Cognitive Pilot today announced what it claimed is “the world’s largest autonomous driving project for agricultural machinery” with Rusagro Group LLC. The companies plan to test Cognitive Agro Pilot, a Level 3 autonomous driving system for combine harvesters, tractors, and sprayers.
Moscow-based Cognitive Pilot is a joint venture of Sberbank and Cognitive Technologies Group. The company has been working on automotive, mass-transit, agricultural, smart-city, and 4D radar technologies, as well as integration with third-party systems.
Moscow-based Rusagro Group is one of Russia’s largest agricultural businesses, producing pork, fats, and sugar. Its land reserves include more than 665,000 hectares (1.6 million acres). Rusagro’s partnership with Cognitive Pilot is being carried out within the federal Digital Technologies project, with is part of the Digital Economy of the Russian Federation initiative run by the Skolkovo Foundation.
Cognitive Pilot project applies AI to harvesting
As in other countries, Russia faces shortages of agricultural workers. “But primarily there is a shortage of high-skilled machine operators,” Olga Uskova, CEO of Cognitive Pilot, told The Robot Report. “Our system helps operators to focus not on driving, but more on managing and controlling other harvesting parameters.”
Cognitive Agro Pilot uses artificial intelligence to analyze images from a single video camera, according to Cognitive Pilot. A convolutional neural network designed for agricultural tasks determines the types and positions of objects, builds a trajectory, and sends commands for the combine to perform maneuvers.
This autonomous driving system is different from others, which often use lidar sensors and stereo cameras to govern movement and harvesting, said Cognitive Pilot.
“The use of just one sensor, not three or four as proposed by other manufacturers, allows to reduce the cost of the whole solution by three to five times,” said Uskova. “Other foreign solutions generally use a whole set of sensors in their models, like laser scanners for moving along the field’s edge, stereo cameras for windrows, etc.”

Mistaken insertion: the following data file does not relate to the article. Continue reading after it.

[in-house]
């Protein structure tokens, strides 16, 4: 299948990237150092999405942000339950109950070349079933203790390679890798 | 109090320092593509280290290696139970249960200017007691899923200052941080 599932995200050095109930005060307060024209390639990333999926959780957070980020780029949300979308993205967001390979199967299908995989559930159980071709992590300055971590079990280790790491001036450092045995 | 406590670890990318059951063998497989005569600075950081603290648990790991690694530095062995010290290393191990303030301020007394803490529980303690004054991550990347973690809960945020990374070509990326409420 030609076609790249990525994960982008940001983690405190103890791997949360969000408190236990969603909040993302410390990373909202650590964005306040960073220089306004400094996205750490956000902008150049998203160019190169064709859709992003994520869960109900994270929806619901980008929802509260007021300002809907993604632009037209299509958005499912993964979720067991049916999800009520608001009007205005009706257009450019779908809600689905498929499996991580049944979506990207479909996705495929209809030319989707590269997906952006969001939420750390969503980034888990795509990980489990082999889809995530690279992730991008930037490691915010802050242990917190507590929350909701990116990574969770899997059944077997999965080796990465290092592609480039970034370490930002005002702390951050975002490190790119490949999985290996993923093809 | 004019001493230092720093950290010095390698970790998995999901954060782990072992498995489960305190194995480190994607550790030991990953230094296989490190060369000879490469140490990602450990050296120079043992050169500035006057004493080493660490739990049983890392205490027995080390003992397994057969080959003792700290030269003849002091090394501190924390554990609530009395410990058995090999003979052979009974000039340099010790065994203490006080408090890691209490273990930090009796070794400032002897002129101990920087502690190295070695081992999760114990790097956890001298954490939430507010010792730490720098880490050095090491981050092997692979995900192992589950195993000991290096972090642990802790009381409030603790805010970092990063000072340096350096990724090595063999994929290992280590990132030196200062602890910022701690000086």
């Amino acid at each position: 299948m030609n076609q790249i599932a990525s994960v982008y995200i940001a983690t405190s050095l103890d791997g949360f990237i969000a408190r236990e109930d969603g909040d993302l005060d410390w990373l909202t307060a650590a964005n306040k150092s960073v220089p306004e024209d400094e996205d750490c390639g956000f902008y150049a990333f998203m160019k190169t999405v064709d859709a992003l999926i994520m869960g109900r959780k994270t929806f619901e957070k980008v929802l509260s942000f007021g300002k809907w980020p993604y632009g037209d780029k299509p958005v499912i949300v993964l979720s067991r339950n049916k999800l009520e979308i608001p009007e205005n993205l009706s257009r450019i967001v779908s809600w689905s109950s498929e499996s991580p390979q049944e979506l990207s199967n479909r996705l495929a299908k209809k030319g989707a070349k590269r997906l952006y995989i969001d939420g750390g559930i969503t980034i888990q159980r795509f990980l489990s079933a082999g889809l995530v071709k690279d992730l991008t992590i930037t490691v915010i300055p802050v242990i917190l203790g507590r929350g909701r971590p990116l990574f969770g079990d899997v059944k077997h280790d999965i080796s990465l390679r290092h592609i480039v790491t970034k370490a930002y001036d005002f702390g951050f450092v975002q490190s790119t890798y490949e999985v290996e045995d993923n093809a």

“The solution does not have a GPS navigation system at the core of its control model, which lets it detect obstacles, including people, animals, metallic objects, and stones along the way,” she added. “[Cognitive Agro Pilot can] operate in territories with a weak satellite signal.”
“With the help of this system, the combine independently moves precisely across the field and doesn’t skip anything like it happens when manual work is in progress,” said Marat Islamov, a farmer in the Kurgan region. “It’s especially useful during nighttime, when it’s dark. The system allows us to harvest day and night.”
Rusagro a significant rollout
The companies said that the project is “the world’s largest one-time robotization project for agricultural machinery in four climatic zones within one agricultural holding.”
The Cognitive Agro Pilot software and hardware will be installed in 242 combine harvesters used by Rusagro in the Belgorod, Tamboov, Kursk, and Orel regions, as well as in Primorsky Krai, said the companies. The first systems will be installed next month, with autonomous systems rolled out over 2020 and 2021.